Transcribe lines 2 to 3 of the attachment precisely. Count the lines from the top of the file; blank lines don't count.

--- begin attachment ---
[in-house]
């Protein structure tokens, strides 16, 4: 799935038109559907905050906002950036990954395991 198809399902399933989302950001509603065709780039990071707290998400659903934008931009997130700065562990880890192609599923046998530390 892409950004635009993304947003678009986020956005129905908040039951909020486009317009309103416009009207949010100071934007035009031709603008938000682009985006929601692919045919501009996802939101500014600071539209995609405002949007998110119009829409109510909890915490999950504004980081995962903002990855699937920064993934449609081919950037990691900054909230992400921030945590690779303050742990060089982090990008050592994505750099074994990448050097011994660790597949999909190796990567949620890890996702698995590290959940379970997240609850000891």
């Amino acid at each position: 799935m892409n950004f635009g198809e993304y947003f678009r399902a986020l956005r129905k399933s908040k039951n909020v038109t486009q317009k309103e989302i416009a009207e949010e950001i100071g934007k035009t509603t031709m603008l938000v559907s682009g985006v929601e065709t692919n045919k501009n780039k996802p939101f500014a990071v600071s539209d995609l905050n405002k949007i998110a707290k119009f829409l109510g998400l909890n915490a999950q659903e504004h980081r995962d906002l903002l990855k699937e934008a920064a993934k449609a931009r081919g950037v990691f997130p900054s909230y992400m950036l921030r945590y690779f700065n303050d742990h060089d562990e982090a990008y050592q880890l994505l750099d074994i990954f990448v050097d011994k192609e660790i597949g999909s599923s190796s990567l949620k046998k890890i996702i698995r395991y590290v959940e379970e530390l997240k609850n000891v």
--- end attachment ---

């Protein structure tokens, strides 16, 4: 799935038109559907905050906002950036990954395991 198809399902399933989302950001509603065709780039990071707290998400659903934008931009997130700065562990880890192609599923046998530390 892409950004635009993304947003678009986020956005129905908040039951909020486009317009309103416009009207949010100071934007035009031709603008938000682009985006929601692919045919501009996802939101500014600071539209995609405002949007998110119009829409109510909890915490999950504004980081995962903002990855699937920064993934449609081919950037990691900054909230992400921030945590690779303050742990060089982090990008050592994505750099074994990448050097011994660790597949999909190796990567949620890890996702698995590290959940379970997240609850000891």
């Amino acid at each position: 799935m892409n950004f635009g198809e993304y947003f678009r399902a986020l956005r129905k399933s908040k039951n909020v038109t486009q317009k309103e989302i416009a009207e949010e950001i100071g934007k035009t509603t031709m603008l938000v559907s682009g985006v929601e065709t692919n045919k501009n780039k996802p939101f500014a990071v600071s539209d995609l905050n405002k949007i998110a707290k119009f829409l109510g998400l909890n915490a999950q659903e504004h980081r995962d906002l903002l990855k699937e934008a920064a993934k449609a931009r081919g950037v990691f997130p900054s909230y992400m950036l921030r945590y690779f700065n303050d742990h060089d562990e982090a990008y050592q880890l994505l750099d074994i990954f990448v050097d011994k192609e660790i597949g999909s599923s190796s990567l949620k046998k890890i996702i698995r395991y590290v959940e379970e530390l997240k609850n000891v």